The news keeps getting better for dividend investors. But can it last?
The latest sign of a dividend renaissance is Apple's decision to begin sharing some of its profits with shareholders for the first time in nearly two decades. The world's most valuable company will start paying a dividend later this year, rather than continue to stockpile cash from iPhone and iPad sales.
That announcement came a week after major banks moved to restore their dividends, after cutting them during the financial crisis to conserve cash. At least nine top banks plan to raise their payouts or are considering doing so after the government conducted stress tests to ensure the banks can survive another crisis.
It adds up to better times ahead for dividend investors. Payouts by companies in the Standard & Poor's 500 index are expected to climb 15 percent from last year to $277 billion, according to S&P Indices. That amount would top the previous record of $248 billion, set in 2008. Three-quarters of the S&P 500's dividend-paying companies are making higher payouts than they did last year.
Interest is so intense that hedge funds and many other Wall Street pros who normally avoid dividend stocks have been rushing into them lately, and Apple's actions can only add to the frenzy, says analyst Howard Silverblatt of S&P Indices.
In fact, dividend stocks have been among the market's strongest performers the past 12 months, a fact that hasn't been lost on investors. Over that period, they have deposited a net $25 billion into mutual funds specializing in dividend stocks _ usually labeled `equity income' funds _ according to industry consultant Strategic Insight.
That number wouldn't normally be impressive, except that the cash came in as investors pulled out of nearly all other types of stock funds. A net total of $136 billion was withdrawn from all other stock fund categories, reflecting investors' continuing fear of market volatility.
It's fueling talk that a dividend stock bubble might be developing. In one scenario, the economy hits another rough patch, companies conserve cash again by cutting dividends, and dividend stock share prices tumble.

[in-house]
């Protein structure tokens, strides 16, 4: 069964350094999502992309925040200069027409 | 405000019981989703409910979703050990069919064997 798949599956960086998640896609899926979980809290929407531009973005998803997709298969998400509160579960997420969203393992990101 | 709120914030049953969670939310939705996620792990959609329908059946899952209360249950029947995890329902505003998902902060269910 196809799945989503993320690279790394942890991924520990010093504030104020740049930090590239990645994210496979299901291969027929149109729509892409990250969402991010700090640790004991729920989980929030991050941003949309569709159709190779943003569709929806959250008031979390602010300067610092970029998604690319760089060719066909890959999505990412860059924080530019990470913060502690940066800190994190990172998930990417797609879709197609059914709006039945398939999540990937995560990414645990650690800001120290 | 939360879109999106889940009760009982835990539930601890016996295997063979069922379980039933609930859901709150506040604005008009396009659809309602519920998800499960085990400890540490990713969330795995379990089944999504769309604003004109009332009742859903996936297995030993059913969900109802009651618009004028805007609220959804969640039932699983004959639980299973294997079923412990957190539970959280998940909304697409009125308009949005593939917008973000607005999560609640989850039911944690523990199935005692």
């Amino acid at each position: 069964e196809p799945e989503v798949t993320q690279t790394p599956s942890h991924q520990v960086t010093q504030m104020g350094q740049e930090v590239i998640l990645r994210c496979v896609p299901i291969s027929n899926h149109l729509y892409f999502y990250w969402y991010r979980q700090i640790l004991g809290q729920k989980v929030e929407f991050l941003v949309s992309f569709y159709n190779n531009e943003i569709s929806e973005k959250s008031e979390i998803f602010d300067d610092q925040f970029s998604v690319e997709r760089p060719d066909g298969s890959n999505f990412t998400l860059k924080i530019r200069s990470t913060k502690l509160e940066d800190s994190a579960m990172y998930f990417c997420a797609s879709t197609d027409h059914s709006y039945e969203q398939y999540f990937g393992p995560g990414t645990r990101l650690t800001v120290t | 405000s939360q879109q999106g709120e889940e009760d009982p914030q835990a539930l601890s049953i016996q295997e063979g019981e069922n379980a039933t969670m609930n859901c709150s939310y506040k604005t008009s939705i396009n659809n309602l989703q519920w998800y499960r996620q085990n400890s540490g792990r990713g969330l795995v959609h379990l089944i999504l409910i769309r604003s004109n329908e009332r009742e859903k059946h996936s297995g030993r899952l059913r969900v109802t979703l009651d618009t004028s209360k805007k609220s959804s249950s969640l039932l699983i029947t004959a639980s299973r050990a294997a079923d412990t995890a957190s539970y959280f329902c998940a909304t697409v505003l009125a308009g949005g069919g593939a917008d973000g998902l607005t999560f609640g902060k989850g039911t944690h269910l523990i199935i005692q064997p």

It's dangerous to invest in a hot segment of the market, expecting the rally will continue _ just ask anyone who lost big in the dot-com era. But here are five reasons that dividend stocks are still sound investments.
1. Dividends are a long-term approach, not a trading strategy: The income that dividend stocks generate accounts for more than 40 percent of the total return of the S&P 500 since 1926, according to a study by Ibbotson Associates. The rest of the market's return came from rising stock prices. Companies can cut or eliminate dividends, as many did in 2009. But payouts usually are restored to their old levels in time. Dividends among S&P 500 companies are back to record levels now, thanks to the moves by banks and Apple.
2. Dividend-paying stocks are less volatile: Dividend-payers tend to rise more slowly during market rallies, but suffer smaller losses when stocks decline. So if a market downturn is around the corner, dividends will offer some protection. That's why they're so appealing to retirees, and any investor wanting to limit risk. "In the stock market, dividends are sort of the kids' end of the swimming pool. They're not too volatile for the average investor," says David Kelly, chief markets strategist at JPMorgan Funds.
3. Boomers will remain yield-hungry: Expect demographic trends to continue fueling demand for income-generating investments. Baby boomers are beginning to retire in large numbers. That trend is still young, and those retirees will need regular cash flow. Many will rely on dividends, creating demand that could help drive dividend stock prices higher.
4. Corporate cash is at record levels: Profits have risen so sharply the past couple years that the cash held by S&P 500 companies totaled a record $1 trillion in the fourth quarter. With such a big stash, the ratio of dividends being paid relative to cash on balance sheets remains historically low, Silverblatt says. That puts companies in good position to increase dividends, or follow Apple's example and initiate payouts. Last year, a record 22 companies initiated dividends, and Apple became the fourth to do so this year.
5. Dividends can survive possible tax hit: Since 2003, tax rates that investors pay on dividend income have topped out at a historically low 15 percent. President Obama's latest budget proposal would raise the rates on top earners to as high as 39.6 percent. That means the wealthiest could lose a quarter on every dollar of dividend income, compared with their tax hit under current rates. Yet it's hard to say whether Obama's proposal can clear Congress in an election year. Current rates are due to expire at year-end, unless Congress extends them.
Higher rates would make dividends less appealing to many investors, but wouldn't necessarily cause dividend stock prices to decline. A study this year by Nuveen Investments and Santa Barbara Asset Management found no link between past changes in dividend tax rates and dividend stock prices.
It all points to a dividend comeback that still has momentum. Says S&P's Silverblatt: "In the late 1990s, when tech stocks were the hottest thing, nobody wanted to touch dividend stocks. Now, people can't get enough of them, and it's not likely to let up soon."
Questions? E-mail investorinsight(at)ap.org